Life has its ups and downs. It is part of the human experience to feel down sometimes, to have a lack of energy for daily life, and to feel sad for a while. However, it is crucial to be able to distinguish between the emotional carousel of daily life and the experience of clinical depression. Depression can involve feeling sadness and a lack of energy for weeks or months at a time. There can also be a sense of hopelessness, feeling weighed down by life, and experiencing little or no pleasure in activities that brought joy in the past. Motivation to engage in daily activities is often impaired with depression. Simple daily tasks, such as making breakfast or showering can feel like monumental obstacles to overcome. Depression can also cause withdrawal and/or an inability to engage in relationships.
All of this can be daunting if you are the partner or spouse of someone who is depressed. You desperately want to help but you also feel frustrated and concerned. You want to express care but you might also feel angry. Even if you’ve experienced depression in your own life, it can feel very different to support a partner confronting a similar state. If you suspect or know that your partner may be depressed, these tips may help you to support them while taking good care of yourself.
- Validate your partner’s feelings. Encourage them to be open with you about how they feel.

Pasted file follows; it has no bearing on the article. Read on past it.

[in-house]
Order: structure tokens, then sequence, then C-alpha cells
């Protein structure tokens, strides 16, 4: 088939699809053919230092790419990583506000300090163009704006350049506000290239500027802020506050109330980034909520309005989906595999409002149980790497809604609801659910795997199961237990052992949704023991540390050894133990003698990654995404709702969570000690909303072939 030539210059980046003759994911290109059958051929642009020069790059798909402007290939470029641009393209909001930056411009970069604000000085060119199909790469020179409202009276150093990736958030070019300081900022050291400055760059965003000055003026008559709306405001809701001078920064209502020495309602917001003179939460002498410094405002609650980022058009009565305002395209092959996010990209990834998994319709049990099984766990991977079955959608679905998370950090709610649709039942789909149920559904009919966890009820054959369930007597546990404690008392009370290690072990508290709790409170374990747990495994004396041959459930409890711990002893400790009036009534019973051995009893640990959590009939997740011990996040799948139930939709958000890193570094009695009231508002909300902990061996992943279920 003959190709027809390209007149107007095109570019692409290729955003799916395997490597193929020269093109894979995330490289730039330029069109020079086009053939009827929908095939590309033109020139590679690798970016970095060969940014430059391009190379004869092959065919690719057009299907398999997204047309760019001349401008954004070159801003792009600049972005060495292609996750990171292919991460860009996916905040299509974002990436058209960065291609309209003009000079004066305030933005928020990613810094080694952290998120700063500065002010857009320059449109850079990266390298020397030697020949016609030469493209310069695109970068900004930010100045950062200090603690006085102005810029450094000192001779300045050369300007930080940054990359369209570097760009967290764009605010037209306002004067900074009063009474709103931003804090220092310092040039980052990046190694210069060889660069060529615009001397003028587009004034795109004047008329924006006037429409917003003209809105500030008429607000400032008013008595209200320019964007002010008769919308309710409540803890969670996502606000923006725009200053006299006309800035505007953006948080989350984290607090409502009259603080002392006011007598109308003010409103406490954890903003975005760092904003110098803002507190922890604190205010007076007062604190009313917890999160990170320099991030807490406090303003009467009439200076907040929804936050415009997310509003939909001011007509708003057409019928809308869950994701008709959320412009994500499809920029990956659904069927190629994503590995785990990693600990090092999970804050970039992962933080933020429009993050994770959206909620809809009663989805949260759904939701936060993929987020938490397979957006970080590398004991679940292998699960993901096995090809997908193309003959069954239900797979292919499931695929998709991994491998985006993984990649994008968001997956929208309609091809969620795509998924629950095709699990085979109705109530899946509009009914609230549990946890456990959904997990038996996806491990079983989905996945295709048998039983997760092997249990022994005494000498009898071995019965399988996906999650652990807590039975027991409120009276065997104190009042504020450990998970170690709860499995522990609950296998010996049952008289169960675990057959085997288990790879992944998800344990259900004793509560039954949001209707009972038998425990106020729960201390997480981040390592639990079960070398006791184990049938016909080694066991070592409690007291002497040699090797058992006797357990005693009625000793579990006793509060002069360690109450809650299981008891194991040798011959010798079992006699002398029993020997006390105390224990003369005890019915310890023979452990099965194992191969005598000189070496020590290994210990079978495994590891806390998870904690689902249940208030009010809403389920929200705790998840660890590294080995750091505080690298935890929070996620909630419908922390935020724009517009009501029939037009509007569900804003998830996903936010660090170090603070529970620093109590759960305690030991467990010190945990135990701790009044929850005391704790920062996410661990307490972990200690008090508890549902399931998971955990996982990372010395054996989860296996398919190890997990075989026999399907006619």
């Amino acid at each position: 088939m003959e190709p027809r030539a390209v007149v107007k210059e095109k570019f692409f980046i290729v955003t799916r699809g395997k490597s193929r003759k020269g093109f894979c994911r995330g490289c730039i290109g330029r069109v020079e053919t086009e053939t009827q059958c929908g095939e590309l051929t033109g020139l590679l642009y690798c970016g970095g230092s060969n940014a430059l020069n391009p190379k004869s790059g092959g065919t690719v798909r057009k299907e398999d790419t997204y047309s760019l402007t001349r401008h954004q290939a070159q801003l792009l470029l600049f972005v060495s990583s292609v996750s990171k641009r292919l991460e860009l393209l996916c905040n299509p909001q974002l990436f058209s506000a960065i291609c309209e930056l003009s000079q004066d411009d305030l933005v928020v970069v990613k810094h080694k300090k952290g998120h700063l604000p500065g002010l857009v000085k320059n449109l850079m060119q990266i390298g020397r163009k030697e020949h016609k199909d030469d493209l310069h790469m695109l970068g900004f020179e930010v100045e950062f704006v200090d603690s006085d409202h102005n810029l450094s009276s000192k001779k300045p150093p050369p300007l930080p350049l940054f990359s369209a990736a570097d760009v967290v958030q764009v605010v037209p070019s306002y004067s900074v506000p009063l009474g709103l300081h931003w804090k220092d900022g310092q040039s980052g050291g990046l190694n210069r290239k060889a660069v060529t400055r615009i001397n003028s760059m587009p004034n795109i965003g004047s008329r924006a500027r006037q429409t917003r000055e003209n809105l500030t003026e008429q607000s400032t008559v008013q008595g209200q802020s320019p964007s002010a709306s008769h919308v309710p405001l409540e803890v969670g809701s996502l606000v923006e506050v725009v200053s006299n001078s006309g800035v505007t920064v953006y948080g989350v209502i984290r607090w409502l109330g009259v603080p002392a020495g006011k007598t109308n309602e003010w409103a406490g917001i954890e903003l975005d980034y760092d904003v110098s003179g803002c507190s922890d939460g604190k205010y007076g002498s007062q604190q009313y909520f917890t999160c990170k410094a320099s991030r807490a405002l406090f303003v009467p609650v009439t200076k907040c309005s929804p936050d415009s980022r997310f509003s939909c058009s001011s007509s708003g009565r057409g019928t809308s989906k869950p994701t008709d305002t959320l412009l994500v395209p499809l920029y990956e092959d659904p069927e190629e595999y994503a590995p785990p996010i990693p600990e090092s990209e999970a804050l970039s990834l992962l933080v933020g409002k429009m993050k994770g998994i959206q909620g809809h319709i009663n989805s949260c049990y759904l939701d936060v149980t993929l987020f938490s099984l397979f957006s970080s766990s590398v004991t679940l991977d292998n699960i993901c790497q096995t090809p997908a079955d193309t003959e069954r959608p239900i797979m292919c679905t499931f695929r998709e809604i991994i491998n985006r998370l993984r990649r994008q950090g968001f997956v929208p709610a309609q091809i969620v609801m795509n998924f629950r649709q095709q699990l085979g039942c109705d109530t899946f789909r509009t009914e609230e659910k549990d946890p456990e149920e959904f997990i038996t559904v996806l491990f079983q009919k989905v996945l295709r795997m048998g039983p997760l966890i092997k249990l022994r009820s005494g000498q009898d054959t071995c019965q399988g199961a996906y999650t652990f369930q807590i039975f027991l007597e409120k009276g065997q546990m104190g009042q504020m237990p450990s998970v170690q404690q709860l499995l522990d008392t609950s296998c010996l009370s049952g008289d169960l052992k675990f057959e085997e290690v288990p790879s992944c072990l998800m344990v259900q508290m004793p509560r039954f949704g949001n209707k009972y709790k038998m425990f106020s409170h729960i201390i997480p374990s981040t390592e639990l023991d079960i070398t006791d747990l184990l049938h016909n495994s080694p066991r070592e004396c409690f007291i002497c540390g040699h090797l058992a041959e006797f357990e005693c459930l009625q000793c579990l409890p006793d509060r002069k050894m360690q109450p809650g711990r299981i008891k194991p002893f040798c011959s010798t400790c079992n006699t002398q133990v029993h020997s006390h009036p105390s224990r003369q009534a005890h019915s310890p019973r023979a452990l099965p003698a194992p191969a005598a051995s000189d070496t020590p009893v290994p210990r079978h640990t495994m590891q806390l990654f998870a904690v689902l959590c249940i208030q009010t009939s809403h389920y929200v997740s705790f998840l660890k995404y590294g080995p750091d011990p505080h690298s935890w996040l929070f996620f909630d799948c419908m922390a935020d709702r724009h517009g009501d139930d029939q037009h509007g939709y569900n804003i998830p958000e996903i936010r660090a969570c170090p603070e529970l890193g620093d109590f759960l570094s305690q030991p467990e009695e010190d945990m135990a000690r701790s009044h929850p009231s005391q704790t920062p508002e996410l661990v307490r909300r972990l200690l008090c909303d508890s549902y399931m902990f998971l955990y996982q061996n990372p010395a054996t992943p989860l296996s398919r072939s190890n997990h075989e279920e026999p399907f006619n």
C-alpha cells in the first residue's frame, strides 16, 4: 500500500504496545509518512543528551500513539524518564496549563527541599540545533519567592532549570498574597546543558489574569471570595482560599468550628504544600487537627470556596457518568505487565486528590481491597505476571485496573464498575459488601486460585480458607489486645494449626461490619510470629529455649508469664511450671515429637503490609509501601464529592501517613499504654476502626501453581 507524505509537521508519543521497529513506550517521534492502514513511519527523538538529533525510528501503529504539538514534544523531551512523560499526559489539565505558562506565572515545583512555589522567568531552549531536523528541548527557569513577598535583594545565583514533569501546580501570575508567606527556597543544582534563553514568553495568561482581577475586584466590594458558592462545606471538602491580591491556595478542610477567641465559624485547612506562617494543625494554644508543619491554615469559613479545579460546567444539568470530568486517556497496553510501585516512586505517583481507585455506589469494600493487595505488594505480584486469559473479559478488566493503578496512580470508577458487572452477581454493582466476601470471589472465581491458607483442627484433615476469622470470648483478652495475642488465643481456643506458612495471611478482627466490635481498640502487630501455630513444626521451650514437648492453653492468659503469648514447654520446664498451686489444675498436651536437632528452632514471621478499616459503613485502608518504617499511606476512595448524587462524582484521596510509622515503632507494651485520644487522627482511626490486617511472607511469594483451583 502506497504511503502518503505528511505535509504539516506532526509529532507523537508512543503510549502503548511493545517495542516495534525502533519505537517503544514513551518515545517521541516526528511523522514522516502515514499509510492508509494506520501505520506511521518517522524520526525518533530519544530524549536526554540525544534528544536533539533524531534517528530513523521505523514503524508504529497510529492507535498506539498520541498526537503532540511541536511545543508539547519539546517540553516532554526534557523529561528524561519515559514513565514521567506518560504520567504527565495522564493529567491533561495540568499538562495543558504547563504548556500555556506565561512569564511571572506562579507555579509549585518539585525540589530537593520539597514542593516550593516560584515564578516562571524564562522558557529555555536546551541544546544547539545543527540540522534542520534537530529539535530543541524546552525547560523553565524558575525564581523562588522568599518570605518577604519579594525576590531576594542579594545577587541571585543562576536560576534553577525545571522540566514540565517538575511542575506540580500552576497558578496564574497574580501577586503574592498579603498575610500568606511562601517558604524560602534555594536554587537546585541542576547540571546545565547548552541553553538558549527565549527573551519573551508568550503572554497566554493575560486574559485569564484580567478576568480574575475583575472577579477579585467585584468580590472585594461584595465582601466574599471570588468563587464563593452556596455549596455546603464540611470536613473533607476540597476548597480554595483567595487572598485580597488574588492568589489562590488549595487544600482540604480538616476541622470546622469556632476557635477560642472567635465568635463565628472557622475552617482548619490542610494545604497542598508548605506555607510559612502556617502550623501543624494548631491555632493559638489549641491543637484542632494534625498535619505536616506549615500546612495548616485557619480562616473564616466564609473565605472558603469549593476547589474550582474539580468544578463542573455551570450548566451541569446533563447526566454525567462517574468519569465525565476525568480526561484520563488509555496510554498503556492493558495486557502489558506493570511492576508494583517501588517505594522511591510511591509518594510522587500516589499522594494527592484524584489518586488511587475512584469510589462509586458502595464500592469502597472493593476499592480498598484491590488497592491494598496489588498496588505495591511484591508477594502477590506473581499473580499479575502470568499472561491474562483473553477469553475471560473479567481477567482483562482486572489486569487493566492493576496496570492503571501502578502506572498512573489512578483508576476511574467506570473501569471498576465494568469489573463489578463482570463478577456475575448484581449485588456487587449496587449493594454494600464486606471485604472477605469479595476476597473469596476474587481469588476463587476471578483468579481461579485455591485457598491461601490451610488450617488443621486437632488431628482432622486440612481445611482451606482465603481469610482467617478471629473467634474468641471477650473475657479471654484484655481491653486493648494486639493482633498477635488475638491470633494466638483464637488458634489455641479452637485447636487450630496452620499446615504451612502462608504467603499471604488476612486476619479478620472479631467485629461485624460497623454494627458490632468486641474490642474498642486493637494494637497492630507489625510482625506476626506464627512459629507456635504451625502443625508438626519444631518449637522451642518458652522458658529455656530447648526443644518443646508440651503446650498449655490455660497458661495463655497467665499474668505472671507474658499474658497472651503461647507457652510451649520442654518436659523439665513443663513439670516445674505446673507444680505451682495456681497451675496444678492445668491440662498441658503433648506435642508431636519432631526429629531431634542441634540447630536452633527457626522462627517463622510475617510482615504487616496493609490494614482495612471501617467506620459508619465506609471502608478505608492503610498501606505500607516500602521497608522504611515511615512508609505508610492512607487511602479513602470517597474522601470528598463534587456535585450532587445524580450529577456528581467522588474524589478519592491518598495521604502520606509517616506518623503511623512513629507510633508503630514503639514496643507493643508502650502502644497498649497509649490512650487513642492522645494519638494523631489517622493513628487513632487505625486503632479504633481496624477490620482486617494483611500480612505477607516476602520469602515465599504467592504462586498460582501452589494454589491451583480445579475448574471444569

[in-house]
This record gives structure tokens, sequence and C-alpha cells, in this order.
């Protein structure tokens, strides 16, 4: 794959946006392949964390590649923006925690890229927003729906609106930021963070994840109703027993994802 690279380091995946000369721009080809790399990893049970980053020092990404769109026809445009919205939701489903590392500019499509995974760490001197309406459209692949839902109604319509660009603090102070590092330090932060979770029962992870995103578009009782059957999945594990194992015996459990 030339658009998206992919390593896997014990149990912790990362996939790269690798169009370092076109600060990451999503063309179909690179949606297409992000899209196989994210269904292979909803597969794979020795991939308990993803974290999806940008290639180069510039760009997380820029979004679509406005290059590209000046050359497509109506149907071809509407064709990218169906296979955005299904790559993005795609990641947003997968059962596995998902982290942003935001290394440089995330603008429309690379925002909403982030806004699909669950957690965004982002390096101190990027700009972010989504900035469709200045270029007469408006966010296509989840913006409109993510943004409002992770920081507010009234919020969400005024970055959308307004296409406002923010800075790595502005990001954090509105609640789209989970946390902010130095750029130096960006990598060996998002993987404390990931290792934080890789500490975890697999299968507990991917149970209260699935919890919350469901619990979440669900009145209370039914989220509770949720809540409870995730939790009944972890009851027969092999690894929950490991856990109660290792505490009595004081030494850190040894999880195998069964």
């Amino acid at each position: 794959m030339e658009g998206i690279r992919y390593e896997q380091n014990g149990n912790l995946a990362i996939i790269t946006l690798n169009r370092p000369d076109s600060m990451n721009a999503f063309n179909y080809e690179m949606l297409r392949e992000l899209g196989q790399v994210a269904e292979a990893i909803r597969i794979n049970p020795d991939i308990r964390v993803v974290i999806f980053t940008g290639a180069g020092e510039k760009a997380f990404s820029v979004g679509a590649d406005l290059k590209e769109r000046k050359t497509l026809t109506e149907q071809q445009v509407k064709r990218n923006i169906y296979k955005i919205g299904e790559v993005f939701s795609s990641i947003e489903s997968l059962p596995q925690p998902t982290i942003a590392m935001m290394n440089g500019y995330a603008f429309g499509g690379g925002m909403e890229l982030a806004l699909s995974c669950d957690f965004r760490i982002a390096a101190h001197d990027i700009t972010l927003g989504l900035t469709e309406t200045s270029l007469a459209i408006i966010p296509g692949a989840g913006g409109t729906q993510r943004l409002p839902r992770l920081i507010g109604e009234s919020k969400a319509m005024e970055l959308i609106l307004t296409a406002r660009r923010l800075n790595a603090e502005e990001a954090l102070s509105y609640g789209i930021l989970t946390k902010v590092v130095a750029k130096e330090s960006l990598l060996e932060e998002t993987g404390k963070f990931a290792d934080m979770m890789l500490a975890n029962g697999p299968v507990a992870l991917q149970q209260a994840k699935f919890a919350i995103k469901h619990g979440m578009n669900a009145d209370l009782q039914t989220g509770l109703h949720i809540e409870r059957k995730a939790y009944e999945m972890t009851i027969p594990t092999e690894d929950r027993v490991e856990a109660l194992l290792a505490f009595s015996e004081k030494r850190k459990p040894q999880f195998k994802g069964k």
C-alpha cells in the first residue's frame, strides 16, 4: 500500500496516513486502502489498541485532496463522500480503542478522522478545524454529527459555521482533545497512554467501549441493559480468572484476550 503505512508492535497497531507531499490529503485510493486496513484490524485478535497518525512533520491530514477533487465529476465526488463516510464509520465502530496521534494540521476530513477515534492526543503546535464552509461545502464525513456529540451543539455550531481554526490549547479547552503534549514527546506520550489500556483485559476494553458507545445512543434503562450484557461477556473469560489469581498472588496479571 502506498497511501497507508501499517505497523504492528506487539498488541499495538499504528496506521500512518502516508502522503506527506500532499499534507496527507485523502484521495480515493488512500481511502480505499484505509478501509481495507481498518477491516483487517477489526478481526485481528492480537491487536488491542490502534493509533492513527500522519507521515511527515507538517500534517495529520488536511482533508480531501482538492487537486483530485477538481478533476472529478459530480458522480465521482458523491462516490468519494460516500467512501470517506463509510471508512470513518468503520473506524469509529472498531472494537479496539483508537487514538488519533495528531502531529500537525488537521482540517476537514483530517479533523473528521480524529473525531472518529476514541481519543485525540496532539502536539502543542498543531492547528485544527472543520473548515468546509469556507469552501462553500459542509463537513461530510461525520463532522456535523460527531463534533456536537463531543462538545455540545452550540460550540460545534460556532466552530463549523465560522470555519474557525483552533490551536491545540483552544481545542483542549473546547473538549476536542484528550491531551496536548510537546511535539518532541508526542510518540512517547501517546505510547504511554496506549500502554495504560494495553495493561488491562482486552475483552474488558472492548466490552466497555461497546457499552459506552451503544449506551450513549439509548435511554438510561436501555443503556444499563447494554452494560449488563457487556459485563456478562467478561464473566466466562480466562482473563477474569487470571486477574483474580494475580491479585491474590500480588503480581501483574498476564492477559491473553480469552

- Show you care by asking what helps.
- Take good care of yourself, and reach out for support. It can be emotionally draining to live with someone who suffers from depression. It is important to recognize your own strengths and limitations in giving support.
- Don’t take it personally when your partner feels down. Remind yourself that with depression, thoughts are often distorted. Irrational thoughts come with the territory.
- If your partner is not getting help, encourage him/her to do so. There are many kinds of treatment for depression, and it is important to get professional help.
- Practical support can be very helpful. Remember that your partner may not have the energy to get out of bed in the morning or take out the garbage. If you can, ease the burden your partner is carrying by taking on some of these daily tasks until your partner is ready to resume his/her responsibilities.
- You cannot “fix it” or heal your partner. Being there, listening, and taking care of yourself can help both you and your partner to get through this difficult period.
- Don’t blame yourself. Depression can occur for a number of complex reasons that may have nothing to do with who you are or what you’ve done.
- Work through your own feelings. Living with someone who is depressed can bring on depressed feelings of your own. Seek support from friends, family, and/or a mental health professional.
- Pay attention to warning signs. If your partner talks about a desire to end their life, take it seriously. Make sure they get professional help immediately.
- Express unconditional love, and let your partner know you are there.
- Join a support group, where you can talk to others about your experience. It can be validating to talk with others who are having a similar experience.
- Remind your partner that this dark spell will not last forever.
All of these steps can help you to maintain your own balance while caring for your partner and help your partner to feel connected and cared for during a dark and lonely time. Ultimately, you may find that your relationship is all the stronger for having moved through this as a loving and supportive team.
Written by Meredith Cohn, LCSW